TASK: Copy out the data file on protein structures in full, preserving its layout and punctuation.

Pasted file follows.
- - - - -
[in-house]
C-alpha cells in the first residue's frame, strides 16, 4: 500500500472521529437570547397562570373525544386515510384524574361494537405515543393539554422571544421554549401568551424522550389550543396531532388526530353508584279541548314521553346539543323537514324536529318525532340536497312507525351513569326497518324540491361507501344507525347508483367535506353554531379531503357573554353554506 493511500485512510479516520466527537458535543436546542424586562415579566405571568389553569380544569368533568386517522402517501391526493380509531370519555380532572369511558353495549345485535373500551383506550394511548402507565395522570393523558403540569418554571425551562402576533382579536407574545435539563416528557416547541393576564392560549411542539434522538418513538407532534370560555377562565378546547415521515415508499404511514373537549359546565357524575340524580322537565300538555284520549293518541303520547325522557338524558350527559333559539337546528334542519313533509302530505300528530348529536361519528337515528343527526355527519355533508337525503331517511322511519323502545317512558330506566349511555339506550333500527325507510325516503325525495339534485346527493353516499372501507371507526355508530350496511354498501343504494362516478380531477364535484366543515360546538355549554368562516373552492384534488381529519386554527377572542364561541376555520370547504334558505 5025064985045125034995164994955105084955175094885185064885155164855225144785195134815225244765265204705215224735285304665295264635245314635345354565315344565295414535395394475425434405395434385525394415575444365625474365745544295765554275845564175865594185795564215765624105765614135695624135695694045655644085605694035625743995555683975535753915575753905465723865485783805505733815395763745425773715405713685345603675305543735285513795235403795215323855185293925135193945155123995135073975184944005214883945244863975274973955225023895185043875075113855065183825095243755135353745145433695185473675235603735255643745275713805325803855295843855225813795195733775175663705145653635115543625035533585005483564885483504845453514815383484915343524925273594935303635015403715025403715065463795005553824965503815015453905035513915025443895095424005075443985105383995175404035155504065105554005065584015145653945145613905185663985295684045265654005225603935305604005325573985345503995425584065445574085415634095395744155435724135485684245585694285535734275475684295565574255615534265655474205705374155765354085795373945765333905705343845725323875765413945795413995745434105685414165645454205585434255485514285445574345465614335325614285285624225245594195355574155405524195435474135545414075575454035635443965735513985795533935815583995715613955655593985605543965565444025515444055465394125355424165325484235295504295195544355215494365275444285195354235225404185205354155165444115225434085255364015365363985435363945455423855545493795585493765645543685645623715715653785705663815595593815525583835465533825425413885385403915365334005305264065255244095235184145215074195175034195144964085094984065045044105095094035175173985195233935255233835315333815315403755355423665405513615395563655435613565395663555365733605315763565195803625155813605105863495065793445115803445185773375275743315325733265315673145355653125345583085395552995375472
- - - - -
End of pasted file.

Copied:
[in-house]
C-alpha cells in the first residue's frame, strides 16, 4: 500500500472521529437570547397562570373525544386515510384524574361494537405515543393539554422571544421554549401568551424522550389550543396531532388526530353508584279541548314521553346539543323537514324536529318525532340536497312507525351513569326497518324540491361507501344507525347508483367535506353554531379531503357573554353554506 493511500485512510479516520466527537458535543436546542424586562415579566405571568389553569380544569368533568386517522402517501391526493380509531370519555380532572369511558353495549345485535373500551383506550394511548402507565395522570393523558403540569418554571425551562402576533382579536407574545435539563416528557416547541393576564392560549411542539434522538418513538407532534370560555377562565378546547415521515415508499404511514373537549359546565357524575340524580322537565300538555284520549293518541303520547325522557338524558350527559333559539337546528334542519313533509302530505300528530348529536361519528337515528343527526355527519355533508337525503331517511322511519323502545317512558330506566349511555339506550333500527325507510325516503325525495339534485346527493353516499372501507371507526355508530350496511354498501343504494362516478380531477364535484366543515360546538355549554368562516373552492384534488381529519386554527377572542364561541376555520370547504334558505 5025064985045125034995164994955105084955175094885185064885155164855225144785195134815225244765265204705215224735285304665295264635245314635345354565315344565295414535395394475425434405395434385525394415575444365625474365745544295765554275845564175865594185795564215765624105765614135695624135695694045655644085605694035625743995555683975535753915575753905465723865485783805505733815395763745425773715405713685345603675305543735285513795235403795215323855185293925135193945155123995135073975184944005214883945244863975274973955225023895185043875075113855065183825095243755135353745145433695185473675235603735255643745275713805325803855295843855225813795195733775175663705145653635115543625035533585005483564885483504845453514815383484915343524925273594935303635015403715025403715065463795005553824965503815015453905035513915025443895095424005075443985105383995175404035155504065105554005065584015145653945145613905185663985295684045265654005225603935305604005325573985345503995425584065445574085415634095395744155435724135485684245585694285535734275475684295565574255615534265655474205705374155765354085795373945765333905705343845725323875765413945795413995745434105685414165645454205585434255485514285445574345465614335325614285285624225245594195355574155405524195435474135545414075575454035635443965735513985795533935815583995715613955655593985605543965565444025515444055465394125355424165325484235295504295195544355215494365275444285195354235225404185205354155165444115225434085255364015365363985435363945455423855545493795585493765645543685645623715715653785705663815595593815525583835465533825425413885385403915365334005305264065255244095235184145215074195175034195144964085094984065045044105095094035175173985195233935255233835315333815315403755355423665405513615395563655435613565395663555365733605315763565195803625155813605105863495065793445115803445185773375275743315325733265315673145355653125345583085395552995375472